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About The Norfolk weekly news-journal. (Norfolk, Neb.) 1900-19?? | View Entire Issue (Aug. 4, 1911)
THE NOKFOLK WEEKLY" NEWS-JOURNAL , FRIDAY , AUGUST ! , 1911 ,
Pleasures of the Week.
A pleasant picnic was hold nt Muf-
lly's grove by pupils of school district
No. 27. At noon the tables were
nprcad with a bounteous dinner fol
lowed by a line program of songs and
recitations nnd an Interesting address
by C. T. Muflly , the first school di
rector of the district. A photograph
was taken of the twenty-eight "young
sters" nnd Mrs. Crooks who taught the
district In 1892. During the afternoon
nn Interesting ball game was played
between the married and the single
men , resulting In a victory for the
married men. There were ninety people
Miss Opal Coryell was hostess nt a
handkerchief shower Thursday evenIng -
Ing In honor of Miss Ro.sella Cole. A
delightful social ovenlng was spent ,
during which dainty refreshments
were served. Those present wore the
Blister Brown girls , consisting of
Misses Rosolln Cole , May Johnson ,
Ruth Shaw , Maude Reese , Verna
A pleasant dance was enjoyed nt
the Country club last night. These
dances , given every Friday night , arc
becoming more nnd more popular , nnd
now form one of the chief sources of
social amusement for the younger set
each week. The music Is always
good , the grounds are beautiful at
night and the clubhouse lloor Is first
Mr. and Mrs. Jack Koenlgsteln en
tertained a family party of twenty nt
a C o'clock dinner party Thursday
evening , to compliment Mrs. Koenlg-
stein's mother and sister , Mrs. S. F.
Sharplcss of Fergus Falls , Minn. , and
Mrs. Meredith Daniels of Manson , la.
The young gills who are members
of the Ilomp Guards of the Methodist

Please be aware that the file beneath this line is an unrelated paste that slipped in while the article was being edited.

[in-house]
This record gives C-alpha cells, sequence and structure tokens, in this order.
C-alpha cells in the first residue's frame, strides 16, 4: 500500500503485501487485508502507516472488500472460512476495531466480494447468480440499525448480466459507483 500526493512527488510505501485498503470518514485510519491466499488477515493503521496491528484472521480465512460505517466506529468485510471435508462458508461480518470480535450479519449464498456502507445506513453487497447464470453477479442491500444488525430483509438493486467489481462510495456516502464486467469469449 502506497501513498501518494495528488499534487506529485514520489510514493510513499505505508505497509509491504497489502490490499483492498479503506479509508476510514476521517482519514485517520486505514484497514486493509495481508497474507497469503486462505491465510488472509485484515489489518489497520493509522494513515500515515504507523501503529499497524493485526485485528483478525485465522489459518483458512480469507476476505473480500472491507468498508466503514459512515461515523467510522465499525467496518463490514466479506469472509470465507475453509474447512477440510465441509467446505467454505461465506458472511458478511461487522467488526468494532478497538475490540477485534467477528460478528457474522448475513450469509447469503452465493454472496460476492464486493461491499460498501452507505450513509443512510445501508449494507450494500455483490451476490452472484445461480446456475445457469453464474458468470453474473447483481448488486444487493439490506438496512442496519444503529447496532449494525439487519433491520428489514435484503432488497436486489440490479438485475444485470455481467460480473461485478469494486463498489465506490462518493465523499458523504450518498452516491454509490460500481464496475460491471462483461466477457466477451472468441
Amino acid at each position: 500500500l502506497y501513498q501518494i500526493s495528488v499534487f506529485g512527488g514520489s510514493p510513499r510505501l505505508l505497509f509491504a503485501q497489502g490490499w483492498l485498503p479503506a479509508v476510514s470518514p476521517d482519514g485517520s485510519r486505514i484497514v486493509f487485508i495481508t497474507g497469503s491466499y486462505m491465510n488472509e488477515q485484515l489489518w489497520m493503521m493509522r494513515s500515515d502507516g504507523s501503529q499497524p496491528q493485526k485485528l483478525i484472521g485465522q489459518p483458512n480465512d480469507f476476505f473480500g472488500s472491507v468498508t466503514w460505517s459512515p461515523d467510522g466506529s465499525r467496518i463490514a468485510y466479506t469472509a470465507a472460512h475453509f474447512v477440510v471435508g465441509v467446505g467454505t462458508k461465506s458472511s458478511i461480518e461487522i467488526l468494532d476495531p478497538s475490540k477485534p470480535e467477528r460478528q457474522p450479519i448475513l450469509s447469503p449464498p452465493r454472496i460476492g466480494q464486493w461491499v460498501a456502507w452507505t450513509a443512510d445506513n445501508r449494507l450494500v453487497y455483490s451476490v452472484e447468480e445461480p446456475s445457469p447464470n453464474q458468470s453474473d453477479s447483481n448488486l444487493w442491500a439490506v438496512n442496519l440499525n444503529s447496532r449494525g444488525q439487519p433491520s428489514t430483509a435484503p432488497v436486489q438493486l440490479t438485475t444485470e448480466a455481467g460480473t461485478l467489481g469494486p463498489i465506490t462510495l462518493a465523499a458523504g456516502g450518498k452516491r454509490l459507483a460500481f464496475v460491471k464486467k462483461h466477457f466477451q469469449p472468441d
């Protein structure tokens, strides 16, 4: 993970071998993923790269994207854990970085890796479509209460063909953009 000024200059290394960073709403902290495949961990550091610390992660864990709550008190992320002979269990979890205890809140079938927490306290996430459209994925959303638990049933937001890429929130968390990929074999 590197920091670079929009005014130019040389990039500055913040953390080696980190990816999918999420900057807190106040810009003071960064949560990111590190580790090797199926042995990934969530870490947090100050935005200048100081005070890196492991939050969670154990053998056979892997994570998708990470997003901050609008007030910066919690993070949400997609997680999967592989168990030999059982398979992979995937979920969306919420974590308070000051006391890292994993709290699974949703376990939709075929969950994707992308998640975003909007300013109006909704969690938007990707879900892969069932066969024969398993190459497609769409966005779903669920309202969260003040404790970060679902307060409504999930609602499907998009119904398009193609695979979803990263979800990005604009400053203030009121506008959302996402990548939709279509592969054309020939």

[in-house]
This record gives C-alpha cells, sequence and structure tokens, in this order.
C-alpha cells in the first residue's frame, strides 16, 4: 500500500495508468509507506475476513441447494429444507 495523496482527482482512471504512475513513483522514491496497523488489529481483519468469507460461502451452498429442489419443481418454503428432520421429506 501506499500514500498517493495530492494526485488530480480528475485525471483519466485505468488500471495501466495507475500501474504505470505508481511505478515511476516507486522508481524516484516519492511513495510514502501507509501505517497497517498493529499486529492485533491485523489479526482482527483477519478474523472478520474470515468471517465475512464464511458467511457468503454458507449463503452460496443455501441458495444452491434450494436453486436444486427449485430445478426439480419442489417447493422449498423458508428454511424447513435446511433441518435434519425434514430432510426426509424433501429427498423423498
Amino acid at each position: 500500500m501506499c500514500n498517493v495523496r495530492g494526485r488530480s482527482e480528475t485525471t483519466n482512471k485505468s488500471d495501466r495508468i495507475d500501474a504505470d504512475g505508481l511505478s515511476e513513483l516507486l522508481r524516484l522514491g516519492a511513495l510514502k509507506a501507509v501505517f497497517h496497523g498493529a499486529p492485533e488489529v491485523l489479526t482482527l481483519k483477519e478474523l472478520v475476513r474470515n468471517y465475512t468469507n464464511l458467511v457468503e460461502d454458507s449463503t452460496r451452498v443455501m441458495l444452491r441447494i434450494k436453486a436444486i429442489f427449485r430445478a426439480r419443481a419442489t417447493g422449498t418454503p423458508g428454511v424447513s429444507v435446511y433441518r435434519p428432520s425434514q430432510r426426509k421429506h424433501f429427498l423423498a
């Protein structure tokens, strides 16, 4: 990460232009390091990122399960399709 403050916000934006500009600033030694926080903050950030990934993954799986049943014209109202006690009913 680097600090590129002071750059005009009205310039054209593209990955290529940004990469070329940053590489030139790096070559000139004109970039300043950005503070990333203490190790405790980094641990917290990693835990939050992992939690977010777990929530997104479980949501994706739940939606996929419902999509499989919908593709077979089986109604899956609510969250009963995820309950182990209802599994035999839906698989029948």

Episcopal church gave a social In the
church parlors on Tuesday evening.
j The young ladles were well patronized
nnd have nbout ? S to ndd to their
Mr. and Mrs. II. A. Haley and daugh
ter Wllholmlne will leave the last of
next week for a visit with Mr. Haley's
mother In Maine. They will also visit
relatives In Boston and expect to be
.away from Norfolk fdir months.
Prof. N. E. Cioslpr , the new super
Intemlent of Nortolk schools , has talc
en t.o ! John Krantz residence , corner
of Tenth street and ICoenlgstejn av
enue. The family expects to bo hereby
by the fifteenth" of next month.
Dr. and Mrs. A. Bear will arrive in
Norfolk Monday from their home In
Richmond , Vn. , for a visit with old
tlmo friends. They will ho guests In
the homo of Mr. and Mrs. N. A. Rain
bolt on Koonlgstein avenue.
Mrs. A. L. Tucker , Jr. , of Portland ,
Ore. , Is visiting her sister , Mrs. N. A.
Huse. Mrs. Tucker is enroute to West
Point from a short visit with friends
in Carrel , Neb.
Mr. and Mrs. W. W. Wasson will
occupy the Haley home on Koenig-
stein avenue during the time Mr. and
Mrs. Haley are In the east.
Miss Dorothy Salter left on the
morning train for Sioux City , where
she will camp with a party of friends
for a week.
Mr. and Mrs. D. S. Bullock will
leave Monday for a'month's visit with
old time friends in New York state.
Miss Edith Murray of Omaha ar
rived In Norfolk Friday noon for a
visit with Miss Myrtlce Doughty.
Miss Helen Salter of Pierce Is a
guest In the home of her grandpar
ents. Mr. and Mrs. G. B. Salter.
Mrs. Charles W. Ray and children
of Columbus are guests In the home
of Mr. and Mrs. John Krantz.
Mrs. S. M. Braden returned from a
three weeks' stay In Chicago and Ma
son City , la.
Mrs. F. G. Gettlnger has returned
from a four months' stay In Rock
Island , 111.
Misses Edna and Lulu Durland ol
Plaliulew me visiting Norfolk rela
Mrs.V. . P. Logan has returned from
n visit with her parents in Omaha.
Mrs. F. A. Blown and Infant son
have returned from Tllden.
A SHOOTING IN STRIKE RIOT.
Owner of a Grocery Store Defends
Himself With Revolver.
Chicago , July 29. While" leaders ol
the strlkng peddlers were holding a
peace conference with Mayor Harrl
son which may result In the settle
ment of the strike , the most serious
riot that has occurred since the begin
nlng of the trouble , resulted'ln the
probable shooting of a striker whc
led an attack mi a crocery store.
Plnkus Schoun , owner or the store
defended himself with a revolver , anc
wounded Frank Sovera , one of the
rioters. Ho was shot three times. Po
lice arrested several ot the strikers.
Congressman A. J. Sabath headec
the delegation which appealed to th (
mayor. Ho made ft dramatic appea
on behalf ot the women and chlldrei
who ho said were suffering as a resul
of the strike. Mayor Harrison Intl
mated that he would take the ques
tion of the antl-nolso ordinance ui
with the council hut said there mus
be no further rioting.
What Reciprocity Will Accomplish
For Consumers of United States
Debate on the Bill In More Than 60 Deadly
the Senate Lasted Amendments Were
29 Days Voted Down
Canadian reciprocity agree-
TUB was passed In the sen